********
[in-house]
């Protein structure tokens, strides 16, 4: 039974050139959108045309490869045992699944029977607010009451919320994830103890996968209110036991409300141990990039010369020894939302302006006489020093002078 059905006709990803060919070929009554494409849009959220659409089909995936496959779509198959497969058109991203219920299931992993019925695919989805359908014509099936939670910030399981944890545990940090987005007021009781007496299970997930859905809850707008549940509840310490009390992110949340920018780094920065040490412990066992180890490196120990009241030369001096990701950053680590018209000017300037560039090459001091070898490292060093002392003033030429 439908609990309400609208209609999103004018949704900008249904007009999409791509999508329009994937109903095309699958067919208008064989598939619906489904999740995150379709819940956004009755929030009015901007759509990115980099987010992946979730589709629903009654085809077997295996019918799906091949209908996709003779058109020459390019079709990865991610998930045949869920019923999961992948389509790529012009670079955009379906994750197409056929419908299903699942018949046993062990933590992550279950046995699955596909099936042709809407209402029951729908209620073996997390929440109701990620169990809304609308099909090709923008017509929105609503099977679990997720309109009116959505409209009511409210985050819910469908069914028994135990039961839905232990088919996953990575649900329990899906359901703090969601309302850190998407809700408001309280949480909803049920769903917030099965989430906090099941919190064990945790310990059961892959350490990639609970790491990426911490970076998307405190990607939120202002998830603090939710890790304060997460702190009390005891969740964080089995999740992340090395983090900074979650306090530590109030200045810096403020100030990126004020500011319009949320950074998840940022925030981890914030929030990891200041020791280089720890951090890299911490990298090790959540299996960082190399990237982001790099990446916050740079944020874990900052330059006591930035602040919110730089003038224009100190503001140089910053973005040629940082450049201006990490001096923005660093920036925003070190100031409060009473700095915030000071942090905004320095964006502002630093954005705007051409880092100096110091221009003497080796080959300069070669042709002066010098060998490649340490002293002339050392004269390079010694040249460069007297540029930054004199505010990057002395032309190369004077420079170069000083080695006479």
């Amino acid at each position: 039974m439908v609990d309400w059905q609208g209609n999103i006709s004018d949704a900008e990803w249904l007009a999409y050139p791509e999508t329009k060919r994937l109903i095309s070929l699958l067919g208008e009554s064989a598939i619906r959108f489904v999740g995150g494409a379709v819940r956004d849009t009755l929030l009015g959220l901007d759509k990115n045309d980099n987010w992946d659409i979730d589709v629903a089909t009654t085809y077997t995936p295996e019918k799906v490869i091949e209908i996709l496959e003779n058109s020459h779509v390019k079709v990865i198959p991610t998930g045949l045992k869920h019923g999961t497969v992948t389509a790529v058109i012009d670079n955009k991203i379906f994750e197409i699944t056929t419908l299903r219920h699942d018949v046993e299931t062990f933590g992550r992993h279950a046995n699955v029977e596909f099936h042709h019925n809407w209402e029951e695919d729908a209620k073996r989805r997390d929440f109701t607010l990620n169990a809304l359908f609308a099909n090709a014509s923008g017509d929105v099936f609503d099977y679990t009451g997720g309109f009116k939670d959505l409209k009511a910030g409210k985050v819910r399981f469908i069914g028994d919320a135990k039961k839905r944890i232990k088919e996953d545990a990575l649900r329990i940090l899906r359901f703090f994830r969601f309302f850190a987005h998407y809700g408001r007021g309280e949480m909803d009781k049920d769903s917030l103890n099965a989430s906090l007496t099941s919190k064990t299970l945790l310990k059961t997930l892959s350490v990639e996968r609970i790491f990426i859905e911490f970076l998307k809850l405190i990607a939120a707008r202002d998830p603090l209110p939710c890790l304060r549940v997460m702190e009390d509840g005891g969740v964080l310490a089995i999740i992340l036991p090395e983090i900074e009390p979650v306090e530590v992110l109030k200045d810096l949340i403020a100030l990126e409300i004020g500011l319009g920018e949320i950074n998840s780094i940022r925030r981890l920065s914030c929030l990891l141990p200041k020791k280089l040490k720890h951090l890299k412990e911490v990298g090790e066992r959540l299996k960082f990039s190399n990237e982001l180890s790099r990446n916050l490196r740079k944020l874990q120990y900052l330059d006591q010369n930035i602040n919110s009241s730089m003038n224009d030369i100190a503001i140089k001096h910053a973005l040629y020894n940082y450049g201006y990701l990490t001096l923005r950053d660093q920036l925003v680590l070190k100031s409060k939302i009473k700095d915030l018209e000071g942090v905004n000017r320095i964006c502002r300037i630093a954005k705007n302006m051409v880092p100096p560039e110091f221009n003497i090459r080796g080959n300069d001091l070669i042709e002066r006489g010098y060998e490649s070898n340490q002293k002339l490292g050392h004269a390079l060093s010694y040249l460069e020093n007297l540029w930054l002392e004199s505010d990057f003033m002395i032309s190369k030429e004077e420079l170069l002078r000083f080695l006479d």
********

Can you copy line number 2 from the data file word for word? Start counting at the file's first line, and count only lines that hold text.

């Protein structure tokens, strides 16, 4: 039974050139959108045309490869045992699944029977607010009451919320994830103890996968209110036991409300141990990039010369020894939302302006006489020093002078 059905006709990803060919070929009554494409849009959220659409089909995936496959779509198959497969058109991203219920299931992993019925695919989805359908014509099936939670910030399981944890545990940090987005007021009781007496299970997930859905809850707008549940509840310490009390992110949340920018780094920065040490412990066992180890490196120990009241030369001096990701950053680590018209000017300037560039090459001091070898490292060093002392003033030429 439908609990309400609208209609999103004018949704900008249904007009999409791509999508329009994937109903095309699958067919208008064989598939619906489904999740995150379709819940956004009755929030009015901007759509990115980099987010992946979730589709629903009654085809077997295996019918799906091949209908996709003779058109020459390019079709990865991610998930045949869920019923999961992948389509790529012009670079955009379906994750197409056929419908299903699942018949046993062990933590992550279950046995699955596909099936042709809407209402029951729908209620073996997390929440109701990620169990809304609308099909090709923008017509929105609503099977679990997720309109009116959505409209009511409210985050819910469908069914028994135990039961839905232990088919996953990575649900329990899906359901703090969601309302850190998407809700408001309280949480909803049920769903917030099965989430906090099941919190064990945790310990059961892959350490990639609970790491990426911490970076998307405190990607939120202002998830603090939710890790304060997460702190009390005891969740964080089995999740992340090395983090900074979650306090530590109030200045810096403020100030990126004020500011319009949320950074998840940022925030981890914030929030990891200041020791280089720890951090890299911490990298090790959540299996960082190399990237982001790099990446916050740079944020874990900052330059006591930035602040919110730089003038224009100190503001140089910053973005040629940082450049201006990490001096923005660093920036925003070190100031409060009473700095915030000071942090905004320095964006502002630093954005705007051409880092100096110091221009003497080796080959300069070669042709002066010098060998490649340490002293002339050392004269390079010694040249460069007297540029930054004199505010990057002395032309190369004077420079170069000083080695006479």